What is a Good Life?

Posted: October 5, 2022 in Uncategorized

What is a Good Life?

Rex Hunt the Australian cleric I often quote from tells a story in a sermon on our topic a few years back. The story goes like this and you will no doubt have heard such stories often;

A man in his early 30s was diagnosed with brain cancer. He had a wife and young children and a promising career. Suddenly all of that was swept away from him. He could barely talk or walk. He was in constant agony. His friends and his family, except for his wife and mother, avoided him. The doctors shook their head. It was too bad. He was a nice bloke and deserved a longer life. But there was nothing they could. Finally, he went to a famous surgeon who offered to operate on him, even though everyone else said the tumour was inoperable. The surgeon warned the patient could very well die during the operation, though he (the surgeon) was pretty sure he would survive and return to health. They decided to take the risk. After nine hours of surgery, the surgeon came into the waiting room, grinned at the man’s wife and said, “Got it!” The man recovered and went on to a happy and successful life. Twenty years later the surgeon died. “We should go to the funeral,” the man’s wife said. “I’d like to,” her husband replied. “But it’s on the weekend and I have an important golf tournament.”  (Adapted/Andrew Greeley.web site, 2004)

Traditionally the story by Luke of the Ten healed lepers/outcasts, is used as an object lesson for ‘thankfulness’. Very much like the story of the man with a brain tumour. But what if it wasn’t about thankfulness? What if it was about the new Jerusalem or the new Kingdom of God or the realm of God that Jesus was keen to challenge people with its concept. What if the tenth Leper is a symbol of this new realm this new way of being that Jesus was on about? Maybe this story has some hidden codes within it and we need to break them. Perhaps. Allowing for some general problems with Luke’s lack of geographic knowledge, ten ‘lepers’ spotted Jesus from the distance they were forced to keep between themselves and other people. They called out to him, presumably in desperation, for there was little to no hope for lepers, for the unclean, in those days. Jesus also kept his distance and did nothing. But Luke says he told them to go and show themselves to the priests. And as they rushed off, they were made whole. At that point one of them, a Samaritan, a foreigner, stopped in his tracks. Instead of going to the priests and giving thanks in the ‘traditional’ way, as set down in the rules and regulations, turned back.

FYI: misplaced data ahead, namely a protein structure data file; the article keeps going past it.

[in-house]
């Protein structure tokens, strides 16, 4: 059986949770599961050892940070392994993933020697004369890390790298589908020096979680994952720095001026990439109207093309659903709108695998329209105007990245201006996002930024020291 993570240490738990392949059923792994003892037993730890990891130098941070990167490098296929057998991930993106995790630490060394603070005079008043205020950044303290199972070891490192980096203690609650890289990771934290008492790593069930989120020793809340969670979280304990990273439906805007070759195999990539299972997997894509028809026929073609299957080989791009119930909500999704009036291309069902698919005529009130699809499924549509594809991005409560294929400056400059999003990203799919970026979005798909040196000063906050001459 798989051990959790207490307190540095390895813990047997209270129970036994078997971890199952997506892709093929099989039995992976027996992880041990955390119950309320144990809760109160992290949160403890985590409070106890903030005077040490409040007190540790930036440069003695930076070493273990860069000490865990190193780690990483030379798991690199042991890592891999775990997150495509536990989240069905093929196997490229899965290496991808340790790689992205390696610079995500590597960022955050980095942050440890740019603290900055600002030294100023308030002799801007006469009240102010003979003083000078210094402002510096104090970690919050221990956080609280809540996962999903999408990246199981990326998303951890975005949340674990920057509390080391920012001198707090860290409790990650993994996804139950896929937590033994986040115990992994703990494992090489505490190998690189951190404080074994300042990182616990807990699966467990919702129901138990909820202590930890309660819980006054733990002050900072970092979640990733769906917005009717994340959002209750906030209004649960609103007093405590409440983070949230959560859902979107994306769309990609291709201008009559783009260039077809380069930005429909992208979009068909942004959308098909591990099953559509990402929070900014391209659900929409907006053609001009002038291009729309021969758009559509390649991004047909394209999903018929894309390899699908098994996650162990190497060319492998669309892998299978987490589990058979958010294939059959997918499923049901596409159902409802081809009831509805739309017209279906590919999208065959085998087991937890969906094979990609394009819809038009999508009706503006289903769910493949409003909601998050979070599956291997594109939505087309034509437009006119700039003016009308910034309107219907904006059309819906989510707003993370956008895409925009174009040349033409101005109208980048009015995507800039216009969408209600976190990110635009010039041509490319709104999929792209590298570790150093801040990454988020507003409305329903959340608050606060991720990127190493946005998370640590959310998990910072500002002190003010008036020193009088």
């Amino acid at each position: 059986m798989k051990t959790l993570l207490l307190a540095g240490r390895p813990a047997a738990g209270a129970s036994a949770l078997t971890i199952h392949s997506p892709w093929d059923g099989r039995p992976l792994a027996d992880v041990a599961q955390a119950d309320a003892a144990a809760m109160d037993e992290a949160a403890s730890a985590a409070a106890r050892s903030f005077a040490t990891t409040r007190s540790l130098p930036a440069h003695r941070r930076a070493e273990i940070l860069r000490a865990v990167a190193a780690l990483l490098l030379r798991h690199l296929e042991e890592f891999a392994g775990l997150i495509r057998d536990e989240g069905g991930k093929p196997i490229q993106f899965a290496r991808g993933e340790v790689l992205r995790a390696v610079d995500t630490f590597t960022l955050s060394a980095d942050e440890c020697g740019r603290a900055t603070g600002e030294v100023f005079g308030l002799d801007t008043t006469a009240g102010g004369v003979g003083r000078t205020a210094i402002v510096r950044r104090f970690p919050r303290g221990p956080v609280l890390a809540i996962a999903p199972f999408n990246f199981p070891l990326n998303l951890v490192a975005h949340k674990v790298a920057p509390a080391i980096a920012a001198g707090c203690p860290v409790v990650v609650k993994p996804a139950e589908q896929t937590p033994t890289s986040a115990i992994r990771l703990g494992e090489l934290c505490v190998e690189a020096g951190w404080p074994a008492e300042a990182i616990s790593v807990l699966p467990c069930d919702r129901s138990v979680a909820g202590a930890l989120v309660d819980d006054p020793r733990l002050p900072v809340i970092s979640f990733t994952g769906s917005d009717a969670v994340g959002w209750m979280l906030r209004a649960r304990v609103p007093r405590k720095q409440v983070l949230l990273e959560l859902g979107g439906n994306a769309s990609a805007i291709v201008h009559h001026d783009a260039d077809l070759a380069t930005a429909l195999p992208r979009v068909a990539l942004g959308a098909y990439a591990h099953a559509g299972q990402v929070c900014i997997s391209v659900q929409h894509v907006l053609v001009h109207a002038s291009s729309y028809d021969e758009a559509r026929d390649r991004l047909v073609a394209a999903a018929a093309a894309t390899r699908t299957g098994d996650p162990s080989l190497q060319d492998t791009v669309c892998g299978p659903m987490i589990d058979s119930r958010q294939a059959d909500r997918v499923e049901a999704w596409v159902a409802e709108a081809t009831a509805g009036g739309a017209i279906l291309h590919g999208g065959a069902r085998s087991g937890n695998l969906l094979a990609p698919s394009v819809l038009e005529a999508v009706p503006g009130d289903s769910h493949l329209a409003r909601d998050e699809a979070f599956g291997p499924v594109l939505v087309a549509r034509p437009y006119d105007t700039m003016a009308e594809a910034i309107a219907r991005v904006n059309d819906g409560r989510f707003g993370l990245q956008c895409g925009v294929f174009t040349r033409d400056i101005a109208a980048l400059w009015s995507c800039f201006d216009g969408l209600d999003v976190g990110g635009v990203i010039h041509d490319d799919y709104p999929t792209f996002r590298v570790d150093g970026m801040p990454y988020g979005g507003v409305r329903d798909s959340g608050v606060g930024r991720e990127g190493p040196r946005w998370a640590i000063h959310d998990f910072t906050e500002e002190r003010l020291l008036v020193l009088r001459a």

He (we presume it was a ‘he’) didn’t do what was expected. He didn’t do what Jesus asked him to do. He didn’t follow the others, with whom he had probably lived for years. Instead, he stood alone ‘against the stream’ and followed his heart And in search of this code we note the words Luke’s Jesus says: your faith has made you whole. Not my faith has made you whole! Nor is it God has made you whole! The healing presumedly emanated from within the power of the outcast. All the other nine (and we read: Judeans) wanted, was to be made well. To go back home and start all over again, doing what everybody else was doing. To lead a normal life… driving to work on Mondays, doing the shopping on Thursdays, attending synagogue on Friday night if nothing more interesting was on, dining on the occasional kosher Big Mac,
meeting someone and maybe starting a family of nice, normal, ordinary kids? And who would blame them?

But one, a Samaritan (read: unclean? heretic? Northern Jew or even Muslim perhaps for a conservative exclusive Christian?) rather than a Judean (and here we read: clean? holy? And even Christian perhaps?) comes back. And Luke’s Jesus gently lifts the man to his feet and affirms him. It’s all right. Remember this moment of faithing.